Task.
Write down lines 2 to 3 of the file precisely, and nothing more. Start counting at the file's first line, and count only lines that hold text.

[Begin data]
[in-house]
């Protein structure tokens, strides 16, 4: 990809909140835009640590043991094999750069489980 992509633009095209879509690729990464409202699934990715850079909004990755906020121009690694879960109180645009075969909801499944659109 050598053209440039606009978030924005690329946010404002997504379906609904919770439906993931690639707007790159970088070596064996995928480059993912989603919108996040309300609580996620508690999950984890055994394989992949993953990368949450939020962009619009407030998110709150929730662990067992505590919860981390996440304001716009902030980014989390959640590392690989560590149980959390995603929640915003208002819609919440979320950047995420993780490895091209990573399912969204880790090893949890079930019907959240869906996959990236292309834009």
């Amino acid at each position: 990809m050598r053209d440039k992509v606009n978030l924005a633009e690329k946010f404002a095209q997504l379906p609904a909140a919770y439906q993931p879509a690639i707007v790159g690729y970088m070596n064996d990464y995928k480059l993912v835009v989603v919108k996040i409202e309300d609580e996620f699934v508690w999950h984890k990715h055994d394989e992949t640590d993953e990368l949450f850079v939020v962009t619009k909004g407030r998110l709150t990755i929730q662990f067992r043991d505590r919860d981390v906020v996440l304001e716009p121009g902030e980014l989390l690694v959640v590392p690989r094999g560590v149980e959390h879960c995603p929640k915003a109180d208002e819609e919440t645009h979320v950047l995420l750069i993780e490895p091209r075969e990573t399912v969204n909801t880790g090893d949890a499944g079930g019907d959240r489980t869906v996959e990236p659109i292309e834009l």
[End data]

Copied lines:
């Protein structure tokens, strides 16, 4: 990809909140835009640590043991094999750069489980 992509633009095209879509690729990464409202699934990715850079909004990755906020121009690694879960109180645009075969909801499944659109 050598053209440039606009978030924005690329946010404002997504379906609904919770439906993931690639707007790159970088070596064996995928480059993912989603919108996040309300609580996620508690999950984890055994394989992949993953990368949450939020962009619009407030998110709150929730662990067992505590919860981390996440304001716009902030980014989390959640590392690989560590149980959390995603929640915003208002819609919440979320950047995420993780490895091209990573399912969204880790090893949890079930019907959240869906996959990236292309834009």
């Amino acid at each position: 990809m050598r053209d440039k992509v606009n978030l924005a633009e690329k946010f404002a095209q997504l379906p609904a909140a919770y439906q993931p879509a690639i707007v790159g690729y970088m070596n064996d990464y995928k480059l993912v835009v989603v919108k996040i409202e309300d609580e996620f699934v508690w999950h984890k990715h055994d394989e992949t640590d993953e990368l949450f850079v939020v962009t619009k909004g407030r998110l709150t990755i929730q662990f067992r043991d505590r919860d981390v906020v996440l304001e716009p121009g902030e980014l989390l690694v959640v590392p690989r094999g560590v149980e959390h879960c995603p929640k915003a109180d208002e819609e919440t645009h979320v950047l995420l750069i993780e490895p091209r075969e990573t399912v969204n909801t880790g090893d949890a499944g079930g019907d959240r489980t869906v996959e990236p659109i292309e834009l």